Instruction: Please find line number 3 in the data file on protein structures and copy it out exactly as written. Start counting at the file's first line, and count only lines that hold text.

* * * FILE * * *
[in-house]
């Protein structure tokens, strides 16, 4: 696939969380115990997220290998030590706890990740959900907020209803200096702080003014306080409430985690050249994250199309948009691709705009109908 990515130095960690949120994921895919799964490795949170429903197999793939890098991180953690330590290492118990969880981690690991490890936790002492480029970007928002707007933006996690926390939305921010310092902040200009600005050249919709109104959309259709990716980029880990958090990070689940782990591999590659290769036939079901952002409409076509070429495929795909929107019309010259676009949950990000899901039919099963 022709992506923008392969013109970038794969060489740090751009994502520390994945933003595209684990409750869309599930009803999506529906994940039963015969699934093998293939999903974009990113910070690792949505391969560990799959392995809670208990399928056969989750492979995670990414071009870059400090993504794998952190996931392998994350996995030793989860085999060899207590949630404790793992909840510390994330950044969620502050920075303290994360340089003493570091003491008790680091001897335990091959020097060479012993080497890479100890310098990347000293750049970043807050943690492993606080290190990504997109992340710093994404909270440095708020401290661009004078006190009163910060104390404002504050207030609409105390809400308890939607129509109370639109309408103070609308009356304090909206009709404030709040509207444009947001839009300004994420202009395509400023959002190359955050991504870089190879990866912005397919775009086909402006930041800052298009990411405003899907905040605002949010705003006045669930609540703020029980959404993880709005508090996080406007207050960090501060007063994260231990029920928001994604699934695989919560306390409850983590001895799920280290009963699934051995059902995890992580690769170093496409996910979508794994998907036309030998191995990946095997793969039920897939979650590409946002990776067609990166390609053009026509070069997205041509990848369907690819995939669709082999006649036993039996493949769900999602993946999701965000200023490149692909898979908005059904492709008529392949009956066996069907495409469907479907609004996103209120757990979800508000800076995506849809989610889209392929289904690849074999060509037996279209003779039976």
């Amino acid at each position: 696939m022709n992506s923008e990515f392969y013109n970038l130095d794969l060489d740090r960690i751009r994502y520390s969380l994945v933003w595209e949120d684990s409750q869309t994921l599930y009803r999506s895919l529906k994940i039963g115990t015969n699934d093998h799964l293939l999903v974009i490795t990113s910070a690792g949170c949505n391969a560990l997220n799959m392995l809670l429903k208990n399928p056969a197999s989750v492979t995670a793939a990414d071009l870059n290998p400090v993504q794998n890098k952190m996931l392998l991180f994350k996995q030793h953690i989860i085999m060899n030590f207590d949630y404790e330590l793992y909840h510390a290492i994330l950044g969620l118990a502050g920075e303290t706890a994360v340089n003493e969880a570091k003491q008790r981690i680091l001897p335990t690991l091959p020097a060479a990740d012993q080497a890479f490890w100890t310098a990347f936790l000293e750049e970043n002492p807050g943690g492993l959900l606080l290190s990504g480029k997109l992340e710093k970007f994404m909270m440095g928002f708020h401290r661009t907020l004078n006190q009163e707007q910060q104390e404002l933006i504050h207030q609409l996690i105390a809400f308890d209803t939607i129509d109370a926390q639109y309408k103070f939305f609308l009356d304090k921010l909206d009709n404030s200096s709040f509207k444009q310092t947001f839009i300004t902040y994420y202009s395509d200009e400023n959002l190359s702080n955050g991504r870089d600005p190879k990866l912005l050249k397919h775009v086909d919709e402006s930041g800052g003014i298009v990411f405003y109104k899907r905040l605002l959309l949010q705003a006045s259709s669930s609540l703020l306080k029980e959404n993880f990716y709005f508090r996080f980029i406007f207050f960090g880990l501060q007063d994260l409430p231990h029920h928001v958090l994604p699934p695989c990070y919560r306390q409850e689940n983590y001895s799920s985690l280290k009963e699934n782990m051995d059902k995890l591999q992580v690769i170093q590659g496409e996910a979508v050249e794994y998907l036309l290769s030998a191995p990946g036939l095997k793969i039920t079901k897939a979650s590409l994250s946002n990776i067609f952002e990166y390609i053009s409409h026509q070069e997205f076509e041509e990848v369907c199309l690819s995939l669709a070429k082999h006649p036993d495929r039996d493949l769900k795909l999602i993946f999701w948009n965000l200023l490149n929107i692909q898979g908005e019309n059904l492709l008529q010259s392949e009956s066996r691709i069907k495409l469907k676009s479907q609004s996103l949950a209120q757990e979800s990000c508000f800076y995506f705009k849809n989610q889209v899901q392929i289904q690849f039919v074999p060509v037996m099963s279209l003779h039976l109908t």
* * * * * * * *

């Amino acid at each position: 696939m022709n992506s923008e990515f392969y013109n970038l130095d794969l060489d740090r960690i751009r994502y520390s969380l994945v933003w595209e949120d684990s409750q869309t994921l599930y009803r999506s895919l529906k994940i039963g115990t015969n699934d093998h799964l293939l999903v974009i490795t990113s910070a690792g949170c949505n391969a560990l997220n799959m392995l809670l429903k208990n399928p056969a197999s989750v492979t995670a793939a990414d071009l870059n290998p400090v993504q794998n890098k952190m996931l392998l991180f994350k996995q030793h953690i989860i085999m060899n030590f207590d949630y404790e330590l793992y909840h510390a290492i994330l950044g969620l118990a502050g920075e303290t706890a994360v340089n003493e969880a570091k003491q008790r981690i680091l001897p335990t690991l091959p020097a060479a990740d012993q080497a890479f490890w100890t310098a990347f936790l000293e750049e970043n002492p807050g943690g492993l959900l606080l290190s990504g480029k997109l992340e710093k970007f994404m909270m440095g928002f708020h401290r661009t907020l004078n006190q009163e707007q910060q104390e404002l933006i504050h207030q609409l996690i105390a809400f308890d209803t939607i129509d109370a926390q639109y309408k103070f939305f609308l009356d304090k921010l909206d009709n404030s200096s709040f509207k444009q310092t947001f839009i300004t902040y994420y202009s395509d200009e400023n959002l190359s702080n955050g991504r870089d600005p190879k990866l912005l050249k397919h775009v086909d919709e402006s930041g800052g003014i298009v990411f405003y109104k899907r905040l605002l959309l949010q705003a006045s259709s669930s609540l703020l306080k029980e959404n993880f990716y709005f508090r996080f980029i406007f207050f960090g880990l501060q007063d994260l409430p231990h029920h928001v958090l994604p699934p695989c990070y919560r306390q409850e689940n983590y001895s799920s985690l280290k009963e699934n782990m051995d059902k995890l591999q992580v690769i170093q590659g496409e996910a979508v050249e794994y998907l036309l290769s030998a191995p990946g036939l095997k793969i039920t079901k897939a979650s590409l994250s946002n990776i067609f952002e990166y390609i053009s409409h026509q070069e997205f076509e041509e990848v369907c199309l690819s995939l669709a070429k082999h006649p036993d495929r039996d493949l769900k795909l999602i993946f999701w948009n965000l200023l490149n929107i692909q898979g908005e019309n059904l492709l008529q010259s392949e009956s066996r691709i069907k495409l469907k676009s479907q609004s996103l949950a209120q757990e979800s990000c508000f800076y995506f705009k849809n989610q889209v899901q392929i289904q690849f039919v074999p060509v037996m099963s279209l003779h039976l109908t």